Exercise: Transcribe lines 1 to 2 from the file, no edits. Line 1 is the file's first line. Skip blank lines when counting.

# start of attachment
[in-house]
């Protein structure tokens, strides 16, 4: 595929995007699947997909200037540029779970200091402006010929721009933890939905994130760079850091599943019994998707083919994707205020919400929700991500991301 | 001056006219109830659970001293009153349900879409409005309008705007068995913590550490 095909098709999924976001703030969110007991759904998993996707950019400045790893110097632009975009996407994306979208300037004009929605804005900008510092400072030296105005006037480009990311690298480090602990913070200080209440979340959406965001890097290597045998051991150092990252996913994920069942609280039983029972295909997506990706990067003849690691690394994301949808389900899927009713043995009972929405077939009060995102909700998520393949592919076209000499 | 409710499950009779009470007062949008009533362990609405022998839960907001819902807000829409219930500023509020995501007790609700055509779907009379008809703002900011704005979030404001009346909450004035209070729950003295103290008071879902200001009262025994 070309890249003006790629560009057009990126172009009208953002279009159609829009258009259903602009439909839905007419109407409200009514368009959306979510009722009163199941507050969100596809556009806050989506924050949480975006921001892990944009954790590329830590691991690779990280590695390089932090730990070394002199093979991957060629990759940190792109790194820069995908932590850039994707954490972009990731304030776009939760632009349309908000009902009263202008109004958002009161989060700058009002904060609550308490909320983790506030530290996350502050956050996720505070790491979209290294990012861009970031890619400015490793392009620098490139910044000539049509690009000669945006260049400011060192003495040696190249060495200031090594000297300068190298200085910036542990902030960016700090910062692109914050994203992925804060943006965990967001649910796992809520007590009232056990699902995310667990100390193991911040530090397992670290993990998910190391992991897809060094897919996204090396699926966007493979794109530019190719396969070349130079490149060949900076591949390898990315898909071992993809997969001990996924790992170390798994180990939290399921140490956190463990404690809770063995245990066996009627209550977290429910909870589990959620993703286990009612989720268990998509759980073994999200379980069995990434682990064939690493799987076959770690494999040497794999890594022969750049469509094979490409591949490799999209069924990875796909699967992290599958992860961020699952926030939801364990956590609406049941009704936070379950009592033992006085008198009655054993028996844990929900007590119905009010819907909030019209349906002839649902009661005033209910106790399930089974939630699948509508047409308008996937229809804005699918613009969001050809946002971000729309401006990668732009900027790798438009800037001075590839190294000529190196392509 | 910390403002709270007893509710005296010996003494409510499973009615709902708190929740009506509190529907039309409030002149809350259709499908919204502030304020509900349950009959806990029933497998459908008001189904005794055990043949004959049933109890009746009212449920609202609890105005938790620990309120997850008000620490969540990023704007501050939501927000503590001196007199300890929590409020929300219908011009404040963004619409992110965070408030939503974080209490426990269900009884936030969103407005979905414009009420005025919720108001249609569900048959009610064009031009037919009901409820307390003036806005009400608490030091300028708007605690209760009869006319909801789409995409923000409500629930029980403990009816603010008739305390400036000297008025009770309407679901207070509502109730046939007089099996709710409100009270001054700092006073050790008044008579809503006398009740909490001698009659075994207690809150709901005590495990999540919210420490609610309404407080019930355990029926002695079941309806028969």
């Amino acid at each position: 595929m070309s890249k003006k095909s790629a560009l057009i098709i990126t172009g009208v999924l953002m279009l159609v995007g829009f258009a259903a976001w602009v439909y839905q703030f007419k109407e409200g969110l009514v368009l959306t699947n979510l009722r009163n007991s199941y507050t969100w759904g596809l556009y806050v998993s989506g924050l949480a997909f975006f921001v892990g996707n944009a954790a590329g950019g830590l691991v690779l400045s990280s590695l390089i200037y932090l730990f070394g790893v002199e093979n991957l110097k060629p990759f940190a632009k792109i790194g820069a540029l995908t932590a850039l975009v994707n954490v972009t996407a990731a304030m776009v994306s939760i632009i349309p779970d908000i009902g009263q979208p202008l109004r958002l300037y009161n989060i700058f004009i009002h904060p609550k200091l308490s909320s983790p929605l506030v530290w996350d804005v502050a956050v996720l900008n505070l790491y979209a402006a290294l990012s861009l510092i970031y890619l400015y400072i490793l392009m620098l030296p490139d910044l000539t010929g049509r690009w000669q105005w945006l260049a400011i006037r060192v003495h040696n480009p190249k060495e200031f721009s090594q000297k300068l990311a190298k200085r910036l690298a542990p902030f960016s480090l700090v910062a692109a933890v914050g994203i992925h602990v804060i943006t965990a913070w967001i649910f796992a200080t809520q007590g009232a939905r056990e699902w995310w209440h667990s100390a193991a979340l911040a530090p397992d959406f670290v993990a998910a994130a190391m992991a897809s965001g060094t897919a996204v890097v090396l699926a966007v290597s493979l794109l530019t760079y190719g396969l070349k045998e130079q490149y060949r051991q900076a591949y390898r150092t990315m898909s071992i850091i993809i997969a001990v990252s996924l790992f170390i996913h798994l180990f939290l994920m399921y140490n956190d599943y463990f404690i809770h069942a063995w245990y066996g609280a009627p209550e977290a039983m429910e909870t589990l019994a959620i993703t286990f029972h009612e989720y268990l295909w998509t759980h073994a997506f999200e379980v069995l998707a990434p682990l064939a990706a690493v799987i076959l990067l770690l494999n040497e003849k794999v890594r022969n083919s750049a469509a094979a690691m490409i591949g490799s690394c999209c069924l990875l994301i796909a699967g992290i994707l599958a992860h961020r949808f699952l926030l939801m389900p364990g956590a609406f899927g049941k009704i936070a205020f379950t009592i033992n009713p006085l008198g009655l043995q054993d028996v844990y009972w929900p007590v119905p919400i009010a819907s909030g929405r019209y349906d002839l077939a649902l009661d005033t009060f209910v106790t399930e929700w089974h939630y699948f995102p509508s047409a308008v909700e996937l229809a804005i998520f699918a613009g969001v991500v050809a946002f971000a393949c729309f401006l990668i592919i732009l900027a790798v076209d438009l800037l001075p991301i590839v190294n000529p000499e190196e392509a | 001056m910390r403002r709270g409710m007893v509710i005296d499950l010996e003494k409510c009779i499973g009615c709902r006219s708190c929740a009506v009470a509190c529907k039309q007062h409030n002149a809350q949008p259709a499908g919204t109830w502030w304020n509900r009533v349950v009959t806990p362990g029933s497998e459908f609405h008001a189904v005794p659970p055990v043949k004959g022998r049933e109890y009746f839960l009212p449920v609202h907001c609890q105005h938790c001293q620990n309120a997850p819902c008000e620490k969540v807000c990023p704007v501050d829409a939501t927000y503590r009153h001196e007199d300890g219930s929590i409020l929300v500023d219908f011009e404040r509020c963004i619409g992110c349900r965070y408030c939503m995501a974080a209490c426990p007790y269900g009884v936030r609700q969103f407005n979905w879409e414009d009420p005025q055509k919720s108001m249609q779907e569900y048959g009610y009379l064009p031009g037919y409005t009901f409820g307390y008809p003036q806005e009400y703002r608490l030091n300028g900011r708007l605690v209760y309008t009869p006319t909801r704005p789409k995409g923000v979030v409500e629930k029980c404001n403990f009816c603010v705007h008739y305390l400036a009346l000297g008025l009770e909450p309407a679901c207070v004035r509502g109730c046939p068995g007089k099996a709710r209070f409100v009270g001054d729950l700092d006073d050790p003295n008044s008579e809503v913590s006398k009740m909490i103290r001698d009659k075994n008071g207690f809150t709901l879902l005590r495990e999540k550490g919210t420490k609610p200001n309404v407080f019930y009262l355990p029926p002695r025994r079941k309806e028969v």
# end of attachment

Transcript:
[in-house]
């Protein structure tokens, strides 16, 4: 595929995007699947997909200037540029779970200091402006010929721009933890939905994130760079850091599943019994998707083919994707205020919400929700991500991301 | 001056006219109830659970001293009153349900879409409005309008705007068995913590550490 095909098709999924976001703030969110007991759904998993996707950019400045790893110097632009975009996407994306979208300037004009929605804005900008510092400072030296105005006037480009990311690298480090602990913070200080209440979340959406965001890097290597045998051991150092990252996913994920069942609280039983029972295909997506990706990067003849690691690394994301949808389900899927009713043995009972929405077939009060995102909700998520393949592919076209000499 | 409710499950009779009470007062949008009533362990609405022998839960907001819902807000829409219930500023509020995501007790609700055509779907009379008809703002900011704005979030404001009346909450004035209070729950003295103290008071879902200001009262025994 070309890249003006790629560009057009990126172009009208953002279009159609829009258009259903602009439909839905007419109407409200009514368009959306979510009722009163199941507050969100596809556009806050989506924050949480975006921001892990944009954790590329830590691991690779990280590695390089932090730990070394002199093979991957060629990759940190792109790194820069995908932590850039994707954490972009990731304030776009939760632009349309908000009902009263202008109004958002009161989060700058009002904060609550308490909320983790506030530290996350502050956050996720505070790491979209290294990012861009970031890619400015490793392009620098490139910044000539049509690009000669945006260049400011060192003495040696190249060495200031090594000297300068190298200085910036542990902030960016700090910062692109914050994203992925804060943006965990967001649910796992809520007590009232056990699902995310667990100390193991911040530090397992670290993990998910190391992991897809060094897919996204090396699926966007493979794109530019190719396969070349130079490149060949900076591949390898990315898909071992993809997969001990996924790992170390798994180990939290399921140490956190463990404690809770063995245990066996009627209550977290429910909870589990959620993703286990009612989720268990998509759980073994999200379980069995990434682990064939690493799987076959770690494999040497794999890594022969750049469509094979490409591949490799999209069924990875796909699967992290599958992860961020699952926030939801364990956590609406049941009704936070379950009592033992006085008198009655054993028996844990929900007590119905009010819907909030019209349906002839649902009661005033209910106790399930089974939630699948509508047409308008996937229809804005699918613009969001050809946002971000729309401006990668732009900027790798438009800037001075590839190294000529190196392509 | 910390403002709270007893509710005296010996003494409510499973009615709902708190929740009506509190529907039309409030002149809350259709499908919204502030304020509900349950009959806990029933497998459908008001189904005794055990043949004959049933109890009746009212449920609202609890105005938790620990309120997850008000620490969540990023704007501050939501927000503590001196007199300890929590409020929300219908011009404040963004619409992110965070408030939503974080209490426990269900009884936030969103407005979905414009009420005025919720108001249609569900048959009610064009031009037919009901409820307390003036806005009400608490030091300028708007605690209760009869006319909801789409995409923000409500629930029980403990009816603010008739305390400036000297008025009770309407679901207070509502109730046939007089099996709710409100009270001054700092006073050790008044008579809503006398009740909490001698009659075994207690809150709901005590495990999540919210420490609610309404407080019930355990029926002695079941309806028969």